Doctors, officials take stand against gun violence

Temple officials join in on a national push by medical officials to address gun violence through public health solutions.

Dr. Tony Reed, an associate chief medical officer at Temple University Hospital whose son’s high school was attacked by a gunman in March, works in his office on Oct. 30. He said he lobbied U.S. Congress to improve security at schools. | MARISSA HOWE / THE TEMPLE NEWS

Health professionals, including a Temple University Hospital medical officer, are speaking out against gun violence.

Last week, the National Rifle Association tweeted to tell health professionals, namely the American College of Physicians, the world’s largest medical-specialty society, to “stay in their lane,” after several authored a position paper in the Annals of Internal Medicine calling for the United States to address firearm violence with public health-minded solutions.

The tweet came before another mass shooting in Thousand Oaks, California, which raised the 2018 total to 307 acts of mass gun violence so far this year, according to the Gun Violence Archive, an ongoing database for shootings in the U.S.

Medical professionals from public health institutions across the country replied to the NRA’s tweet with photos of bloody scrubs and operating rooms, arguing that gun violence is a health issue that lies “in their lane.”

Dr. Tony Reed, a TUH associate chief medical officer, had spoken out earlier against gun violence in public spaces, predating the #ThisIsMyLane hashtag used by medical professionals. He wrote an article in the medical publication Health Affairs in October, calling for greater security and safety protocols in school buildings after his son’s former school was attacked by a gunman.

His son attended Great Mills High School in southern Maryland. The gunman, who was a student at the school, shot and injured two students before being stopped by the school’s resource officer. The gunman died on the scene.

His son, Anderson, has since changed schools due to the trauma of the shooting. 

Even before the shooting at his son’s former school, Reed wrote that he had previously lobbied members of Congress to increase gun safety and advocate for improved security in schools. The shooting did not change Reed’s support for the Second Amendment, but brought the topic of gun safety into his reality.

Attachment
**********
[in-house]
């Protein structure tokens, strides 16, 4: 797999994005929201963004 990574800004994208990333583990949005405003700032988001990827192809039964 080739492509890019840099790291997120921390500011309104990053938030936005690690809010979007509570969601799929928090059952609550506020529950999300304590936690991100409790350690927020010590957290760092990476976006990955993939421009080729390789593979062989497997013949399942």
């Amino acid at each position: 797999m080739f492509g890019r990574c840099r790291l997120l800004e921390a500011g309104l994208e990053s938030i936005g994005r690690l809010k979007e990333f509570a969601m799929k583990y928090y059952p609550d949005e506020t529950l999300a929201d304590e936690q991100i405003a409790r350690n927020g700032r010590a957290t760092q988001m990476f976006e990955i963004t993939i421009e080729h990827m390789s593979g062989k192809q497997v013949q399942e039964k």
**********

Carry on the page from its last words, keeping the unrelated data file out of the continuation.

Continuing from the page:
“I haven’t seen anything done,” Reed said. “I say this in both directions, for those who are advocates and those who are non-advocates: I don’t see anyone moving in any direction. I hear a lot of people talking. I hear a lot of people on each end of the spectrum saying it must be this way, but I see no change.”

Reed grew up in Hughesville, Pennsylvania and was a hunter and gun owner. He wrote in Health Affairs that he supports responsible gun use.

“But I feel just as strongly that we must ban civilian-owned assault-style rifles that serve no purpose but to destroy human flesh,” Reed wrote in the Health Affairs article.

Reed also called for more civilian precautions, including increased security in public buildings and trainings for active assailant practices like the Department of Homeland Security’s Run, Hide, Fight, which university officials utilize to teach their employees. 

He also supports trainings for “Stop the Bleed,” a campaign that teaches hemorrhage prevention and instructs civilians how to prevent death from blood loss.

There has been a push on Main Campus to increase student and faculty readiness for active assailant situations through trainings and protocol advertisements.

“When you’re looking at gun safety or gun violence, it’s more than law enforcement, it’s more than just judges, more than legislation, it’s a whole community that needs to come together,” said Charlie Leone, the executive director of Campus Safety Services.  

“Everything from people who are possessing the gun and how they keep themselves safe with the gun and how to store it, to looking at the laws on gun ownership and permits, it’s real important for us as a community to look at every aspect,” Leone added. 

Leone said emergency protocol and building safety for active assailant situations are a campus-wide effort to reduce the risks of gun violence. He said Temple Police encourages students that if they “see something, say something” and report suspicious activity to TUPD. 

Junior political science and economics major Benjamin Aitoumeziane, who is the vice president of external affairs for the Temple College Democrats, said there are more ways the U.S. can prevent gun violence.

“We can do better in this country,” Aitoumeziane said. “We’ve done better. We’ve sent a man to the moon. We’re a great nation in many ways. This is something that we’re trying to keep track of. Internationally, people are looking at us like, ‘What is going on over there?’”

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